Beauty and the Beastly Attitudes
Janet Kerdikoshvili, a young Georgian beauty and potential Miss Universe, shared her innermost on air of the local TV channel. The beauty said, she did not seek any equality with men; that it was, in general, a perfect scheme – a woman, sitting at home, taking care of children, while a man is breadwinning. The main thing in a marriage, in her words, is that a husband should love his wife, since what one could expect of a wife? She would anyway love a father of her children … And, the most important point – husband’s adultery is a petty matter and it happens every now and then, whereas woman’s adultery is really amoral and totally inexcusable.
Janet did not say anything new for the patriarchal Georgia, but her words apparently touched on a sore place, because it stirred up the public. At least, the social networks ‘twisted’ this interview for a couple of days. Too many users ( it is noteworthy, that among them were not only the equal number of residents of the capital and the regions, but also the representatives of both sex) were outraged by the beauty’s narrow-minded aspirations. However, it is regrettable that the potential Miss Universe was subjected to an outright bulling – only the lazy would not judge her beauty and intelligence.
There were differences in opinions among the women organization leaders and activists. Some feminists held to an opinion that ‘any toy is o.k. that keeps the baby at play’. In other words, they believe, Miss Kerdikoshvili is fully entitled to express her point of view, whatever it may be.
‘Janet has a right to live the way she wants. If she would like, she could have three children, she may not work and not prevent her husband from having extra-marital sexual relations. If she does not want to be engaged in decision-making in her own family and she does not seek equity, it’s her personal choice. She just repeats the stringent requirements of the patriarchal culture towards a ‘good’ woman,’ – that’s how Baia Pataraia, one of the women’s movement activists and the head of “Sapari union, commented on the interview and the public response to it.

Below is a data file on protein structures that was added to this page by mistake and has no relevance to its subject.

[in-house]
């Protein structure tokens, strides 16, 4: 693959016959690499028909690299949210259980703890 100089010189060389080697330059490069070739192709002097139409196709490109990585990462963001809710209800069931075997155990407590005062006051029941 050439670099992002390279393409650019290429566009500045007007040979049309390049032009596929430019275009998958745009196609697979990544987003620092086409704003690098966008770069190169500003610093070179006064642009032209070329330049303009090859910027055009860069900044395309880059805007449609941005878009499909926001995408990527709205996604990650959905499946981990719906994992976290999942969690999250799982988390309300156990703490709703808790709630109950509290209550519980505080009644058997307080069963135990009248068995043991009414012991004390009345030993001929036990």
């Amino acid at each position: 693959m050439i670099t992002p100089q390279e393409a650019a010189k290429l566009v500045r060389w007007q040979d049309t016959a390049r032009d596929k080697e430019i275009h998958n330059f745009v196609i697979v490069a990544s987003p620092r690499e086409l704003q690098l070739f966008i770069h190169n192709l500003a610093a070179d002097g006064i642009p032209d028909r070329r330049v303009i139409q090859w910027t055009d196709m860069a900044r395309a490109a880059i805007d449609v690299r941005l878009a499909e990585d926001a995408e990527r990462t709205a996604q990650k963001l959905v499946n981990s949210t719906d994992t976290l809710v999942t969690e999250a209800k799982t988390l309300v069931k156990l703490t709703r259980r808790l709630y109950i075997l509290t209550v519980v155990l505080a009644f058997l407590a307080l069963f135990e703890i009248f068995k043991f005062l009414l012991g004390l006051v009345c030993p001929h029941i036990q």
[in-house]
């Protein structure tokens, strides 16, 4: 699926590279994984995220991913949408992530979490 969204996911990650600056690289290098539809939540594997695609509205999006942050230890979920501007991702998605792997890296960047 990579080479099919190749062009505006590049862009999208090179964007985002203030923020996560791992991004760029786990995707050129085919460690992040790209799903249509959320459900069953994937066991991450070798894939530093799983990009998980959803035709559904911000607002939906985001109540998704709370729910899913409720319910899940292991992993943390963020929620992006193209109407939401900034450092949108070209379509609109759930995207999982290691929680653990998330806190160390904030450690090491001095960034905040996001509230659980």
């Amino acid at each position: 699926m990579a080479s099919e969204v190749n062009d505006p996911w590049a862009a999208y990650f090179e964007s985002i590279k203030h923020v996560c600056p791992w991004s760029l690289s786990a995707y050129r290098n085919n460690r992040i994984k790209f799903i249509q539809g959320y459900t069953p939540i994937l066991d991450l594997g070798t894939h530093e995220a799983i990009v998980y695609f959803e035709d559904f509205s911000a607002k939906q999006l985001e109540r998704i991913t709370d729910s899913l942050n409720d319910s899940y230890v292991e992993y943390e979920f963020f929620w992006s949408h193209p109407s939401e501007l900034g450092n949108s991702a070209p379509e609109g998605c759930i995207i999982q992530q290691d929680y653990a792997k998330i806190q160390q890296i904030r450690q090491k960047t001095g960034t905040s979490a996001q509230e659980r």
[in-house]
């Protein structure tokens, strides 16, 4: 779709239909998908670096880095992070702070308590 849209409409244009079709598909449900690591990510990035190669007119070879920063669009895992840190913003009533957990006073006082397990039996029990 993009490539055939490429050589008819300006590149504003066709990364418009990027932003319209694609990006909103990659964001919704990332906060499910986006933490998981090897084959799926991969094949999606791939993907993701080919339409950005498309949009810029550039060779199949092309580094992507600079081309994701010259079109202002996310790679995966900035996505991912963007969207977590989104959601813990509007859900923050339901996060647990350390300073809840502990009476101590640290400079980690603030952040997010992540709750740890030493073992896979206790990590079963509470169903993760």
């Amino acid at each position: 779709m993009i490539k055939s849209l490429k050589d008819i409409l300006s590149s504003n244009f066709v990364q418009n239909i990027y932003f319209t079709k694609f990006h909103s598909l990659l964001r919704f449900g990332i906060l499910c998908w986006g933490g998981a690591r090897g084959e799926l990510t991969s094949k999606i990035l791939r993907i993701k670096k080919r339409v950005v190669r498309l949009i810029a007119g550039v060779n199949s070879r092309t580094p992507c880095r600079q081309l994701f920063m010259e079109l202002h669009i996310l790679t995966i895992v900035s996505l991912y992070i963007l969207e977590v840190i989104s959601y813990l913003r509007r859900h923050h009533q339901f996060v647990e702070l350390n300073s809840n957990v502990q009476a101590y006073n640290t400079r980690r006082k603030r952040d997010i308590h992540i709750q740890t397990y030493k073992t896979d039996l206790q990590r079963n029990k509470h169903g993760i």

Another camp of activists strongly disagrees with this opinion.
‘Georgian television has been overwhelmed with such ‘personal opinions,’ – Galina Petriashvili, a journalist and activist of the women’s movement of Georgia, told JAMnews. -‘Just imagine someone saying on air of the top-rated TV channel: your traffic rules are nonsense! Traffic lights – it’s just an alien propaganda, it’s ridiculous – some bulbs flare up on a pole! What do you call it? Traffic lights? Well, well, do you want some gays march under your green light on the intersection one day? No, let it be as it used to be in the past, that’s our indigenous, right thing – to drive like a hothead. And if one runs over a pedestrian – that’s what pedestrians are for. ‘Ridiculous? But that’s exactly what is going on in our media with regard to the male-female issue and that is absolutely normal. Therefore, Georgia needs a gender regulating law for the Mass Media.’